there be no Secretary of State, then
the Secretary of the Treasury will
act; and the remalnedr of the order
of succession is as follows: The Sec
retary of War, Attorney General,
Postmaster General, Secretary of the
Navy, and Secretary of the Interior."
? ? ?
It may be interesting to know that
the Democratic party of today claims
lineal descent from the first Republi
can party and President Jefferson as
its founder.
New Theory of Justice Terrible Strain
on the Judge.
Being our brother's keeper Isn't of
course, possible in a broad sense for
most of us. We have to delegate
this responsibility, and we are just
coming to understand what a heavy
burden we lay on those to whom we
delegate It, cays the Chicago Record
Federal Judge Carpenter, after
bearing a number of touching pleas
for clemency, was obliged to aban
ion the bench until he could recover
lis poise. Judge Goodnow recently
legged to be relieved of duty In the
:ourt of domestic relations, after hav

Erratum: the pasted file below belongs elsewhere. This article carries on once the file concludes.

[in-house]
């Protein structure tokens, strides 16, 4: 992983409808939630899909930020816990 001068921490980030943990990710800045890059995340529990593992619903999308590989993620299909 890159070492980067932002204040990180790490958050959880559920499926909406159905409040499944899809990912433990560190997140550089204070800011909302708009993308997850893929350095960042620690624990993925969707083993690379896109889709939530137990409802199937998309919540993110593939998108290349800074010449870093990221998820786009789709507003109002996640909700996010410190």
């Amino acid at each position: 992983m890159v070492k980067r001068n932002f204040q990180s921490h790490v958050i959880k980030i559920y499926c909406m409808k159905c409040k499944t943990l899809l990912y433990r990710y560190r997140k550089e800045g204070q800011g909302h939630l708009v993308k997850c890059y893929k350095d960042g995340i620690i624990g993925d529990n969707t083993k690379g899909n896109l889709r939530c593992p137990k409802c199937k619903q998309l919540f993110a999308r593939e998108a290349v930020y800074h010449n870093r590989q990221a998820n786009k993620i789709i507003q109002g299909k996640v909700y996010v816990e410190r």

ng presided over the court for less
than a your und a half. Tho con
stant gloom by which wo arc sur
rounded darkened his whoio outlook
on llfo, ho said. Ho added:
"It's a constant war between wis
dom and sympathy."
Being a judge was certainly much
simpler and easier In the old dayu
before we began to talk of tho respon
sibility of society for much of our vice
and crime. It Is one thing to act as
umpire and decide contested points
of law. It Is quite another to think
of one's self as a moral doctor and
diagnostician and to feel obliged to
treat not the Bymptoms but tho dis
ease. There can be no doubt that
our courts are rapidly becoming "hu
manized," and the result has been al
most pure gain. But Is there no
way of equalizing the strain which
their additional responsibilities throw
upon the judges?